Is Theism a Simple, and hence Probable, Explanation for the Universe?
AbstractRichard Swinburne, in his The Existence of God (2004), presents a cosmological argument in defence of theism (Swinburne 1991: 119, 135). God, Swinburne argues, is more likely to bring about an ordered universe than other states (ibid.: 144, 299). To defend this view, Swinburne presents the following arguments: (1) That this ordered universe is a priori improbable (2004: 49, 150, 1991: 304 et seq.), given the stringent requirements for life (cf. also Leslie 2000: 12), and the Second Law of Thermodynamics (Giancoli 1990: 396); (2) That it seems as if this ordered universe can be explained by theism; (3) A theistic explanation for the universe is more probable because it is a simple explanation. To this end, Swinburne makes use of Bayes’ Theorem. Symbolically, this claim can be represented as (e) for the evidence of the existence of a complex universe, and (h) for a hypothesis. Swinburne’s argument is that theism has a higher prior probability, P(htheism) > P(hmaterialism), since theism is simpler than materialism. He concludes that P(e|htheism) > P(e|hmaterialism). In this paper I will address only this argument (3) above, and defend the view that it is false: theism is not simpler than materialism, nor it is more probably true. I conclude that theism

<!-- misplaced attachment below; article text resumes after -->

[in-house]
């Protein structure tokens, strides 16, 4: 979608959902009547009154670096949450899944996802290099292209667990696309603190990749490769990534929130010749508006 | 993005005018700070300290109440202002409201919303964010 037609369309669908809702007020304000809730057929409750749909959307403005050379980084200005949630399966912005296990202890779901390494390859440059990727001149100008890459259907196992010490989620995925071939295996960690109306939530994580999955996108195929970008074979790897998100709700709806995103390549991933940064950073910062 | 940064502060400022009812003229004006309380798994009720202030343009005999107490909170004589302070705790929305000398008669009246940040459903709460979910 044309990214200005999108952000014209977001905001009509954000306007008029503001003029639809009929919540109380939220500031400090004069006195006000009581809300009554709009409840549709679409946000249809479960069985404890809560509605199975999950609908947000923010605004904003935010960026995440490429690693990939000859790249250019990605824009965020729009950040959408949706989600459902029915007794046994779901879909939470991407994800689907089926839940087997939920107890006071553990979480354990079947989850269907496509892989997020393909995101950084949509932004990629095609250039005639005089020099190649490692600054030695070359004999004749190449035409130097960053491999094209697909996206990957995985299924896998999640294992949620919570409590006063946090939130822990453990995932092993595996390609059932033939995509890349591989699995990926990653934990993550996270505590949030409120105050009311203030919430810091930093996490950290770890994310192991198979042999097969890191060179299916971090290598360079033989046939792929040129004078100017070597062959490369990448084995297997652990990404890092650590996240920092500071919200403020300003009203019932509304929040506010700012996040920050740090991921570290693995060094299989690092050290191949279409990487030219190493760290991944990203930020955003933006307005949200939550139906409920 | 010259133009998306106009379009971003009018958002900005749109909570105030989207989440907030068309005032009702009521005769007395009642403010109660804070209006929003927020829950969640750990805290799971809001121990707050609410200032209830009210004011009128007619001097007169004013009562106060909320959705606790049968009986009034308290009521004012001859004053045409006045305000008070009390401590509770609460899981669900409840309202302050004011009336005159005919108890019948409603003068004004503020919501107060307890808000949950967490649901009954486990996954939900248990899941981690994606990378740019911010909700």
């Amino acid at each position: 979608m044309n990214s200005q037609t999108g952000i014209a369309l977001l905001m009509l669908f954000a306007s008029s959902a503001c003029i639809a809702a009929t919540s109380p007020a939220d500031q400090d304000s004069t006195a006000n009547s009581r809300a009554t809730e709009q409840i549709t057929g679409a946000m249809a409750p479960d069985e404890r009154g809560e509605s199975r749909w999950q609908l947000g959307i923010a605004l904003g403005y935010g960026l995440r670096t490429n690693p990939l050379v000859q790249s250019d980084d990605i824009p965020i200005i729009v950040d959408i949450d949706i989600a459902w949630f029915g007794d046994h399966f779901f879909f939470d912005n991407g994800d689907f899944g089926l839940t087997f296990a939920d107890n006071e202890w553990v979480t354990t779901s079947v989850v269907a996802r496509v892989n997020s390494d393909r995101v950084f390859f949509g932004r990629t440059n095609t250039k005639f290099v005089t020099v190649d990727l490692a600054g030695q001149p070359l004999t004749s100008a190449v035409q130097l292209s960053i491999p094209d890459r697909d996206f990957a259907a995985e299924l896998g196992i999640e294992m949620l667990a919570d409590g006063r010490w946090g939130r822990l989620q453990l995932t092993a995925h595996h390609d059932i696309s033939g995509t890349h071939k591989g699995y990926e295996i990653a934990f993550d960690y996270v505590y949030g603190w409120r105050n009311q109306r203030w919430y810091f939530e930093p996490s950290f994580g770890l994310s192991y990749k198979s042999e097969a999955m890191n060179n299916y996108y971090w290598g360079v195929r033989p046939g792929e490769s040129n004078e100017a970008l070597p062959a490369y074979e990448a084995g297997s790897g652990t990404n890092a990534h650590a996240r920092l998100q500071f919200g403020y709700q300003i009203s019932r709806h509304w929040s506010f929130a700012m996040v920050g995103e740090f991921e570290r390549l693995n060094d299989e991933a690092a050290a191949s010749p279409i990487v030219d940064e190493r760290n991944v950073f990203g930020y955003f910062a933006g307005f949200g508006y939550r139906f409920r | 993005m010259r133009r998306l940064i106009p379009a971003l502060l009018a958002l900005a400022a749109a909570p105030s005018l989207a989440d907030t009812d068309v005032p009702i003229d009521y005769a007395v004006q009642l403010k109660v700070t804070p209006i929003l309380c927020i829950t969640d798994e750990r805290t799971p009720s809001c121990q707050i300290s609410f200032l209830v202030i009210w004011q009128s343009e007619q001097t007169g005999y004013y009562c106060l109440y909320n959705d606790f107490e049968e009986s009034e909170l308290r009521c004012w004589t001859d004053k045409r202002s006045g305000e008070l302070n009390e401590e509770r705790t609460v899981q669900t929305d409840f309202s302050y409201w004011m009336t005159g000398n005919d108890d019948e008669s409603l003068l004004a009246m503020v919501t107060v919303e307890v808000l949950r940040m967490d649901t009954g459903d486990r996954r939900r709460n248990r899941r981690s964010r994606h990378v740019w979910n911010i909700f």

is less probable than materialism, expressed by P(htheism) < P(hmaterialism) : 2/N(2n+1) < 1/n, where N is the number of possible universes and n the number of entities in existence.